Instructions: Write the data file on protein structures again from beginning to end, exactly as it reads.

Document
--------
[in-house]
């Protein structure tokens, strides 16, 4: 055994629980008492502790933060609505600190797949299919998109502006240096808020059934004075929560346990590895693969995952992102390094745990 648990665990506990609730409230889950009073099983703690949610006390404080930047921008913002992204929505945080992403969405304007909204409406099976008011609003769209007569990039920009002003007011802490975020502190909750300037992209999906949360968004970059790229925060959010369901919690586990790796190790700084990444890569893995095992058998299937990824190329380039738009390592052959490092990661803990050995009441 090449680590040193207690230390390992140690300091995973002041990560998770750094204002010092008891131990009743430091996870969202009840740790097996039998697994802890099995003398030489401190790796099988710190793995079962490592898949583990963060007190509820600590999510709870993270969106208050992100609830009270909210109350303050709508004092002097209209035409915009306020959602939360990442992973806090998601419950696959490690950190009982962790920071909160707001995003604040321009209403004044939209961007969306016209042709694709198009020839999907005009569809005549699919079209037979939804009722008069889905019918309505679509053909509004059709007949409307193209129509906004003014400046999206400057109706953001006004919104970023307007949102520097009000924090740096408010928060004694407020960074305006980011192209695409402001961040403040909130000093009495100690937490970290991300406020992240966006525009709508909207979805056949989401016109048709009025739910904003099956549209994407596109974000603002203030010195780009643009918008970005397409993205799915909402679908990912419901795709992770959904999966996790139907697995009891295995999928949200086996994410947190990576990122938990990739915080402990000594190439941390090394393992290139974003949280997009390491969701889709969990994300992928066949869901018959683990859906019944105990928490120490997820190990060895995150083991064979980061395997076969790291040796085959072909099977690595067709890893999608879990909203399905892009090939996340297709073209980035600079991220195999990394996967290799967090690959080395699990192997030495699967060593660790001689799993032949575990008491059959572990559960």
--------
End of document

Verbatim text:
[in-house]
């Protein structure tokens, strides 16, 4: 055994629980008492502790933060609505600190797949299919998109502006240096808020059934004075929560346990590895693969995952992102390094745990 648990665990506990609730409230889950009073099983703690949610006390404080930047921008913002992204929505945080992403969405304007909204409406099976008011609003769209007569990039920009002003007011802490975020502190909750300037992209999906949360968004970059790229925060959010369901919690586990790796190790700084990444890569893995095992058998299937990824190329380039738009390592052959490092990661803990050995009441 090449680590040193207690230390390992140690300091995973002041990560998770750094204002010092008891131990009743430091996870969202009840740790097996039998697994802890099995003398030489401190790796099988710190793995079962490592898949583990963060007190509820600590999510709870993270969106208050992100609830009270909210109350303050709508004092002097209209035409915009306020959602939360990442992973806090998601419950696959490690950190009982962790920071909160707001995003604040321009209403004044939209961007969306016209042709694709198009020839999907005009569809005549699919079209037979939804009722008069889905019918309505679509053909509004059709007949409307193209129509906004003014400046999206400057109706953001006004919104970023307007949102520097009000924090740096408010928060004694407020960074305006980011192209695409402001961040403040909130000093009495100690937490970290991300406020992240966006525009709508909207979805056949989401016109048709009025739910904003099956549209994407596109974000603002203030010195780009643009918008970005397409993205799915909402679908990912419901795709992770959904999966996790139907697995009891295995999928949200086996994410947190990576990122938990990739915080402990000594190439941390090394393992290139974003949280997009390491969701889709969990994300992928066949869901018959683990859906019944105990928490120490997820190990060895995150083991064979980061395997076969790291040796085959072909099977690595067709890893999608879990909203399905892009090939996340297709073209980035600079991220195999990394996967290799967090690959080395699990192997030495699967060593660790001689799993032949575990008491059959572990559960």